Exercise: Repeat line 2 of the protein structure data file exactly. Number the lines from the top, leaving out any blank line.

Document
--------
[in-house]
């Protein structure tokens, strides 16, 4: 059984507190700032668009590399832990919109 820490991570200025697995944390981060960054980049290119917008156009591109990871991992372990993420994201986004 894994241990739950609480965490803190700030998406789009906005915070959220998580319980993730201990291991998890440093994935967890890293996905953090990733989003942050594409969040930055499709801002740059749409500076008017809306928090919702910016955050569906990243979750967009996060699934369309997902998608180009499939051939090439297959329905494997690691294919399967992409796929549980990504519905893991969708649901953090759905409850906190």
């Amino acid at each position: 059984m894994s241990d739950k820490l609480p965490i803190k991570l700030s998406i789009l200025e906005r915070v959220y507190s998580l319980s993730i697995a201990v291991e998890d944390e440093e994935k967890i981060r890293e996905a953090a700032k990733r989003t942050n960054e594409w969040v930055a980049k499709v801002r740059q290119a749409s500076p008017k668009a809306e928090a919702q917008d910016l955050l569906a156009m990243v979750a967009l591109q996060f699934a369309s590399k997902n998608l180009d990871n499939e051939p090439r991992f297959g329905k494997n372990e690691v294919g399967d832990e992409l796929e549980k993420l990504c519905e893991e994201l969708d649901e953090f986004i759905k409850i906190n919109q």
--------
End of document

């Protein structure tokens, strides 16, 4: 059984507190700032668009590399832990919109 820490991570200025697995944390981060960054980049290119917008156009591109990871991992372990993420994201986004 894994241990739950609480965490803190700030998406789009906005915070959220998580319980993730201990291991998890440093994935967890890293996905953090990733989003942050594409969040930055499709801002740059749409500076008017809306928090919702910016955050569906990243979750967009996060699934369309997902998608180009499939051939090439297959329905494997690691294919399967992409796929549980990504519905893991969708649901953090759905409850906190």